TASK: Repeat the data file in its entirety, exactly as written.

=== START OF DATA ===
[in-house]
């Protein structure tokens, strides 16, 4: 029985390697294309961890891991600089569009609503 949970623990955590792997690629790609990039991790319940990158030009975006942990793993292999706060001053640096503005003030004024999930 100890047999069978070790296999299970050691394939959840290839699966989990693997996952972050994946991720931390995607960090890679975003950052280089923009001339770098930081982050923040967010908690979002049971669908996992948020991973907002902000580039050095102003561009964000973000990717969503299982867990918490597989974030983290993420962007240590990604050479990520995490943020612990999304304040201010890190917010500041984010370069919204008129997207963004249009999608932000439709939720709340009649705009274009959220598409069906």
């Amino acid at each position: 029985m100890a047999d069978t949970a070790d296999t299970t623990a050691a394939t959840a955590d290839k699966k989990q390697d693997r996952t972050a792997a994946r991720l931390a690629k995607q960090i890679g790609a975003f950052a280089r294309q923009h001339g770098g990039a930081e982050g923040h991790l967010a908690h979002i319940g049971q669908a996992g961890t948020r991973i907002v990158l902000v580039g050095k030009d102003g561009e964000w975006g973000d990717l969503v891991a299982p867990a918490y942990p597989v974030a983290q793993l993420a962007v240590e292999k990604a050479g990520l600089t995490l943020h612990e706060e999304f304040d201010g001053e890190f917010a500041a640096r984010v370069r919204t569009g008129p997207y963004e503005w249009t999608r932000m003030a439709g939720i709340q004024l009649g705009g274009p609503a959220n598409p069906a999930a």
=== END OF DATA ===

[in-house]
């Protein structure tokens, strides 16, 4: 029985390697294309961890891991600089569009609503 949970623990955590792997690629790609990039991790319940990158030009975006942990793993292999706060001053640096503005003030004024999930 100890047999069978070790296999299970050691394939959840290839699966989990693997996952972050994946991720931390995607960090890679975003950052280089923009001339770098930081982050923040967010908690979002049971669908996992948020991973907002902000580039050095102003561009964000973000990717969503299982867990918490597989974030983290993420962007240590990604050479990520995490943020612990999304304040201010890190917010500041984010370069919204008129997207963004249009999608932000439709939720709340009649705009274009959220598409069906």
């Amino acid at each position: 029985m100890a047999d069978t949970a070790d296999t299970t623990a050691a394939t959840a955590d290839k699966k989990q390697d693997r996952t972050a792997a994946r991720l931390a690629k995607q960090i890679g790609a975003f950052a280089r294309q923009h001339g770098g990039a930081e982050g923040h991790l967010a908690h979002i319940g049971q669908a996992g961890t948020r991973i907002v990158l902000v580039g050095k030009d102003g561009e964000w975006g973000d990717l969503v891991a299982p867990a918490y942990p597989v974030a983290q793993l993420a962007v240590e292999k990604a050479g990520l600089t995490l943020h612990e706060e999304f304040d201010g001053e890190f917010a500041a640096r984010v370069r919204t569009g008129p997207y963004e503005w249009t999608r932000m003030a439709g939720i709340q004024l009649g705009g274009p609503a959220n598409p069906a999930a």